Earlier this month, the great Sycamore Trust created a website called NDCatholic.com which would assist Notre Dame students in finding those professors and courses on campus that could be counted on to deliver an "authentic Catholic education."
Great idea, right?
On top of that, they had the great Fr. Wilson D. Miscamble, C.S.C., making his very well informed recommendations to students on the website.
Great idea, right? In fact, so many students thought it was a great idea that the website reportedly crashed on the first day.
Well, it seems to me the university's administration didn't like the idea.
The Sycamore Trust sadly sent out an email yesterday saying that Fr. Miscamble "is no longer associated with the website NDCatholic.com."
"I regret that I can say only that I am required to end my involvement with the NDCatholic site and am not at liberty to say why," Fr. Miscamble told The Sycamore Trust.
Now, to be clear, he doesn't say the administration got to him but it would appear that's what occurred. (I could be wrong but who else would be against such a website?)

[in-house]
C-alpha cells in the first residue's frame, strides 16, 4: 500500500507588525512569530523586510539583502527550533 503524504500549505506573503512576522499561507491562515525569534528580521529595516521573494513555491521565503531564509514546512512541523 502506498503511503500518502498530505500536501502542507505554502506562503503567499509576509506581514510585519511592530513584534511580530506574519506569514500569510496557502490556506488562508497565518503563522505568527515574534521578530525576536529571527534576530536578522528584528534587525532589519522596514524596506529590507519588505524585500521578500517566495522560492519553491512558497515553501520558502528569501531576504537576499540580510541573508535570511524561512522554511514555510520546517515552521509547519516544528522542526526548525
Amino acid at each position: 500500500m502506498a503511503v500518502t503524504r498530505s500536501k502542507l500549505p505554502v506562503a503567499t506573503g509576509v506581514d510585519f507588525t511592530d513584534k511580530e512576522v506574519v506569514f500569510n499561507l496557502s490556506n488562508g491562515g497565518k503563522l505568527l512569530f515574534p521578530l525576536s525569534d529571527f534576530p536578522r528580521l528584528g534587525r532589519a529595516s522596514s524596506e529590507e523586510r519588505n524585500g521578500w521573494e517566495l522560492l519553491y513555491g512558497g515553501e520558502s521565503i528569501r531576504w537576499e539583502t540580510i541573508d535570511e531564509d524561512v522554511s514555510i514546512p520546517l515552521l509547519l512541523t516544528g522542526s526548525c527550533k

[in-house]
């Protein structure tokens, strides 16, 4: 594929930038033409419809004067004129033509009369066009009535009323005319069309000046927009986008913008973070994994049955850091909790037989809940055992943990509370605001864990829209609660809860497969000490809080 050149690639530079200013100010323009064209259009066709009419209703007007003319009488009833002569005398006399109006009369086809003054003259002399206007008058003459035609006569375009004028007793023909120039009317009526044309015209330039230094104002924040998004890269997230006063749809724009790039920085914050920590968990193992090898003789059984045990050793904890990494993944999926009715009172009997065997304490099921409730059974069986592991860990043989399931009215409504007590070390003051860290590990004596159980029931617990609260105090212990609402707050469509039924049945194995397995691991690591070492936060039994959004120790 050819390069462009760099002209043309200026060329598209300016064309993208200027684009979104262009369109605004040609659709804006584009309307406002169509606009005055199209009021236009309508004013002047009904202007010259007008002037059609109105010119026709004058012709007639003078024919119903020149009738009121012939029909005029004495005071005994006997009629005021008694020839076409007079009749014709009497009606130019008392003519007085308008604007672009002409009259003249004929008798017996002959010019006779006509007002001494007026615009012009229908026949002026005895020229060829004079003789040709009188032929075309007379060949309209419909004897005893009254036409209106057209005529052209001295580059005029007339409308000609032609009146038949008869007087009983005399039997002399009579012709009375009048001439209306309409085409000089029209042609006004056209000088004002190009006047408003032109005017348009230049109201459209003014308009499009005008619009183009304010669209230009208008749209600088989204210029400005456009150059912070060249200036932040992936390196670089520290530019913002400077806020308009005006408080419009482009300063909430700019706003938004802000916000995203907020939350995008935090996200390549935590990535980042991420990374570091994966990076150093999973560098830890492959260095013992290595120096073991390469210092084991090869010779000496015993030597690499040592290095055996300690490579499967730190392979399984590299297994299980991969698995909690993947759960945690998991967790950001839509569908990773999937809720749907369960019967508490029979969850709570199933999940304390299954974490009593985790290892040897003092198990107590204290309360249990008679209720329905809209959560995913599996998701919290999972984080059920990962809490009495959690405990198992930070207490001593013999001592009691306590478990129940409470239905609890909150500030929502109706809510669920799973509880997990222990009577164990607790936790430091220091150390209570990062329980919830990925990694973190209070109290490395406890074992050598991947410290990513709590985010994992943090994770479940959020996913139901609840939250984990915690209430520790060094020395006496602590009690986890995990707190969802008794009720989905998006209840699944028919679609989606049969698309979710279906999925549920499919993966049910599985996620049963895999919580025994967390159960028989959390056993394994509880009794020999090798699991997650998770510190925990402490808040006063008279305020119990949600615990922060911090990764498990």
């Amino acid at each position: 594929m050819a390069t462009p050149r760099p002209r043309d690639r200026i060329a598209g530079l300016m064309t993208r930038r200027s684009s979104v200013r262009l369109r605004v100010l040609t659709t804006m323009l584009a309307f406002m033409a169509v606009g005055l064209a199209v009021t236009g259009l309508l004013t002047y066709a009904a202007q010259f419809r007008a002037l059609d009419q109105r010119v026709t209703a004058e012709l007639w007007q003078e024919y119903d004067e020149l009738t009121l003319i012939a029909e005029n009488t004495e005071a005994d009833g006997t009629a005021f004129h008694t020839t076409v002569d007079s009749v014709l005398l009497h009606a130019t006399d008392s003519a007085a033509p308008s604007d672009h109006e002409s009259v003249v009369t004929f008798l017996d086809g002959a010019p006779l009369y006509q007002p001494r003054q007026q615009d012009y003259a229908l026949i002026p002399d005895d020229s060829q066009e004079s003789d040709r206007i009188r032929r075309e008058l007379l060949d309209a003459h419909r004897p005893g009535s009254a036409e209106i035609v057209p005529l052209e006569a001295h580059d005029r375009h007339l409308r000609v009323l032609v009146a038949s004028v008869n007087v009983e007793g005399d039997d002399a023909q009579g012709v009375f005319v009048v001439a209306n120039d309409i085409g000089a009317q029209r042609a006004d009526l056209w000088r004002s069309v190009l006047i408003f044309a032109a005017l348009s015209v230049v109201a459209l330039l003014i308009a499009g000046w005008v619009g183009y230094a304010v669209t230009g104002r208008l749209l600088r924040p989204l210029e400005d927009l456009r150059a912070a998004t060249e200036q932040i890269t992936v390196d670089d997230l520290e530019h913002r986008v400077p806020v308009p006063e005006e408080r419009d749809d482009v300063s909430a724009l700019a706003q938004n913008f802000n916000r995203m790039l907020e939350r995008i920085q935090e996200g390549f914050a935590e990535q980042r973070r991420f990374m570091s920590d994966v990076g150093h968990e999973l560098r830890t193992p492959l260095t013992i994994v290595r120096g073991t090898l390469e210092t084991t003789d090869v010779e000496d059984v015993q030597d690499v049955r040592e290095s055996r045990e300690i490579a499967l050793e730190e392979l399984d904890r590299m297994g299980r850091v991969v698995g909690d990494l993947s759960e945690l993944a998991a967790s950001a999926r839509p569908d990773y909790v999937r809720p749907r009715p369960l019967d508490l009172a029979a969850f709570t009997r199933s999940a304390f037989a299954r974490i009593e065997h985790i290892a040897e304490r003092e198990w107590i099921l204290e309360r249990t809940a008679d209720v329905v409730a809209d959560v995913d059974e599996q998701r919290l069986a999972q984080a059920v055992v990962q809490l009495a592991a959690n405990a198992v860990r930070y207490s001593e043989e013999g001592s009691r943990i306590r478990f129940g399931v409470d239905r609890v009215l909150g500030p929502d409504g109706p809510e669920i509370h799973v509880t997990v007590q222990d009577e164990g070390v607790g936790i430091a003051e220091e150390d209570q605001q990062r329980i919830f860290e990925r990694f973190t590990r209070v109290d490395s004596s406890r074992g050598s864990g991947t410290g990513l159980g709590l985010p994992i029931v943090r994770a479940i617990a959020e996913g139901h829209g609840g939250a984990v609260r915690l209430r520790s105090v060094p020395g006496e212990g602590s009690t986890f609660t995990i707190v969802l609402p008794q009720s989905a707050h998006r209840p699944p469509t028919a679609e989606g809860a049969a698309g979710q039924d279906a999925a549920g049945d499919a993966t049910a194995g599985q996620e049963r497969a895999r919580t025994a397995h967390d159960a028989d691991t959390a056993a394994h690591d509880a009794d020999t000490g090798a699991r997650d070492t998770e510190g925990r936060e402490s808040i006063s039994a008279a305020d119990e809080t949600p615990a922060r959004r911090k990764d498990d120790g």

The Sycamore Trust reports:
On November 9, 2015, we unveiled the NDCatholic.com website, which is designed to assist students seeking a Catholic education at Notre Dame. They need this sort of help because of the alarming reduction over recent decades in Catholic representation on the faculty. The faculty no longer comes close to meeting the University's own Mission Statement test of Catholic identity: a majority of committed Catholics on the faculty. Perhaps 25% to 30% of the faculty fit this description, as we will show again in a coming bulletin using the most recent data available.The Trust will continue the work of the website and vows to build on their success.
The consequences of this steep decline in Catholic faculty have been described in concrete terms by Professor Emeritus Walter Nicgorski, who retired recently after more than forty years as one of Notre Dame's most highly regarded teachers and scholars:
It is increasingly the case today that a young person going through the critical and formative years of a Catholic education at Notre Dame might not encounter a practicing Catholic informed and engaged by the Catholic intellectual tradition.
So much for free speech on campus, right?